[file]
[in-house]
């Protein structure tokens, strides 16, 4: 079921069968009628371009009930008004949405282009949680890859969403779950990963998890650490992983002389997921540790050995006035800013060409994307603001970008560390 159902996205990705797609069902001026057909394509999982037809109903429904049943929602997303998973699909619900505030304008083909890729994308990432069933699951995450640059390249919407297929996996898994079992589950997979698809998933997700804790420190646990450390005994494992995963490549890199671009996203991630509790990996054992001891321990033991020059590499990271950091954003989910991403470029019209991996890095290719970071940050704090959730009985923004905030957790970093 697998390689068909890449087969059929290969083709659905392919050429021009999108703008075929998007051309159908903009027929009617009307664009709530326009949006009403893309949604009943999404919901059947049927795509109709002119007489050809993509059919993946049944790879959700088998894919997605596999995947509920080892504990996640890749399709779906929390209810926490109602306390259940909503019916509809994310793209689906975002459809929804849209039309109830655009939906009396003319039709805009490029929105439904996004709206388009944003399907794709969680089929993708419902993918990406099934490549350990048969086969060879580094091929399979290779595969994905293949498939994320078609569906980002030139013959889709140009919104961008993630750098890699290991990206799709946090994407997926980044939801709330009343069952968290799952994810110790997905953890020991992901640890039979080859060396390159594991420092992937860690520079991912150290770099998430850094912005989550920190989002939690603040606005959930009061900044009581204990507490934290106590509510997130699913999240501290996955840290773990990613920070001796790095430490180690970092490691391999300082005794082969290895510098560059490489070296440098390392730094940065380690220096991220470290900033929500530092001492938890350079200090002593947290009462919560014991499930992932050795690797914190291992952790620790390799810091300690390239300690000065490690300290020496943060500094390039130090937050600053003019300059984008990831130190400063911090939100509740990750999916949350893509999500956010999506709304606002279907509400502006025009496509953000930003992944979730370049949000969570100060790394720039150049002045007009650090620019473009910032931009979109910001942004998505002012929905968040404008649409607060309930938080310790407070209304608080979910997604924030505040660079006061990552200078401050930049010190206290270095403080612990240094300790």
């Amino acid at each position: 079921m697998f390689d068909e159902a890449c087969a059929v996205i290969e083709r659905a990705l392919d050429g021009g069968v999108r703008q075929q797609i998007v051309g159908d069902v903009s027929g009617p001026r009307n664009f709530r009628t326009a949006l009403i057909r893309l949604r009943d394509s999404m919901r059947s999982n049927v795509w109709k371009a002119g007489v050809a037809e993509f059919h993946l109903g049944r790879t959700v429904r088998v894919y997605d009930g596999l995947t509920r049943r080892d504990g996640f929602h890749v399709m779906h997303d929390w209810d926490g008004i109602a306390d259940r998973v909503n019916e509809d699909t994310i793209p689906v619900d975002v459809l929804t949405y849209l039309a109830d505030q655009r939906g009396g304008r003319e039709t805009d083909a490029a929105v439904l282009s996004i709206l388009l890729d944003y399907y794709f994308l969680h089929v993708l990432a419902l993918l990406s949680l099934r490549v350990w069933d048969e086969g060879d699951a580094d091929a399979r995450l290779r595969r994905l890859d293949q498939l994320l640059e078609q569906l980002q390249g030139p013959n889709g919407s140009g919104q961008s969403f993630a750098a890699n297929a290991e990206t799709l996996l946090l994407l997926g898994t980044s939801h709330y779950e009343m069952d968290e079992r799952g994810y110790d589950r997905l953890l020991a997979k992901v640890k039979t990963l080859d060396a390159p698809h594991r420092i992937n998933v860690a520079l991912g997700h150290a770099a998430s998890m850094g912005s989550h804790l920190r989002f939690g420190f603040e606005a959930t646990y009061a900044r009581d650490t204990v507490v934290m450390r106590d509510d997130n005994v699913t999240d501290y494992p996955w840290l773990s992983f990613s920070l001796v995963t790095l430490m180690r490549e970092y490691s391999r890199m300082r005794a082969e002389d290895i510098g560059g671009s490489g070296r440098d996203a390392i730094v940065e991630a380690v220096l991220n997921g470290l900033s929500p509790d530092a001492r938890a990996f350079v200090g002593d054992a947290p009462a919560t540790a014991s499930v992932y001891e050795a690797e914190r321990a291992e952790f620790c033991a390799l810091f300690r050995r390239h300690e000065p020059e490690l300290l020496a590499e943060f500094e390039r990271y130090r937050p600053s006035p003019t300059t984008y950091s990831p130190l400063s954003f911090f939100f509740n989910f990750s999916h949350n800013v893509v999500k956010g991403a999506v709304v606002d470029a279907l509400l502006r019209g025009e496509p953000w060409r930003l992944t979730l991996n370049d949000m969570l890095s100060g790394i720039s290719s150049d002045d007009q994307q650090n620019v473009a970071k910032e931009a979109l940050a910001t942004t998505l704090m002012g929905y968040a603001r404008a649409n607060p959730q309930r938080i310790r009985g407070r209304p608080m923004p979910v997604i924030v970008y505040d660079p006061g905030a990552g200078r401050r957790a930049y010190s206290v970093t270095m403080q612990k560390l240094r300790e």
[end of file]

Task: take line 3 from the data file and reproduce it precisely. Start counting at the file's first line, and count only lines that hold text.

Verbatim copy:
């Amino acid at each position: 079921m697998f390689d068909e159902a890449c087969a059929v996205i290969e083709r659905a990705l392919d050429g021009g069968v999108r703008q075929q797609i998007v051309g159908d069902v903009s027929g009617p001026r009307n664009f709530r009628t326009a949006l009403i057909r893309l949604r009943d394509s999404m919901r059947s999982n049927v795509w109709k371009a002119g007489v050809a037809e993509f059919h993946l109903g049944r790879t959700v429904r088998v894919y997605d009930g596999l995947t509920r049943r080892d504990g996640f929602h890749v399709m779906h997303d929390w209810d926490g008004i109602a306390d259940r998973v909503n019916e509809d699909t994310i793209p689906v619900d975002v459809l929804t949405y849209l039309a109830d505030q655009r939906g009396g304008r003319e039709t805009d083909a490029a929105v439904l282009s996004i709206l388009l890729d944003y399907y794709f994308l969680h089929v993708l990432a419902l993918l990406s949680l099934r490549v350990w069933d048969e086969g060879d699951a580094d091929a399979r995450l290779r595969r994905l890859d293949q498939l994320l640059e078609q569906l980002q390249g030139p013959n889709g919407s140009g919104q961008s969403f993630a750098a890699n297929a290991e990206t799709l996996l946090l994407l997926g898994t980044s939801h709330y779950e009343m069952d968290e079992r799952g994810y110790d589950r997905l953890l020991a997979k992901v640890k039979t990963l080859d060396a390159p698809h594991r420092i992937n998933v860690a520079l991912g997700h150290a770099a998430s998890m850094g912005s989550h804790l920190r989002f939690g420190f603040e606005a959930t646990y009061a900044r009581d650490t204990v507490v934290m450390r106590d509510d997130n005994v699913t999240d501290y494992p996955w840290l773990s992983f990613s920070l001796v995963t790095l430490m180690r490549e970092y490691s391999r890199m300082r005794a082969e002389d290895i510098g560059g671009s490489g070296r440098d996203a390392i730094v940065e991630a380690v220096l991220n997921g470290l900033s929500p509790d530092a001492r938890a990996f350079v200090g002593d054992a947290p009462a919560t540790a014991s499930v992932y001891e050795a690797e914190r321990a291992e952790f620790c033991a390799l810091f300690r050995r390239h300690e000065p020059e490690l300290l020496a590499e943060f500094e390039r990271y130090r937050p600053s006035p003019t300059t984008y950091s990831p130190l400063s954003f911090f939100f509740n989910f990750s999916h949350n800013v893509v999500k956010g991403a999506v709304v606002d470029a279907l509400l502006r019209g025009e496509p953000w060409r930003l992944t979730l991996n370049d949000m969570l890095s100060g790394i720039s290719s150049d002045d007009q994307q650090n620019v473009a970071k910032e931009a979109l940050a910001t942004t998505l704090m002012g929905y968040a603001r404008a649409n607060p959730q309930r938080i310790r009985g407070r209304p608080m923004p979910v997604i924030v970008y505040d660079p006061g905030a990552g200078r401050r957790a930049y010190s206290v970093t270095m403080q612990k560390l240094r300790e």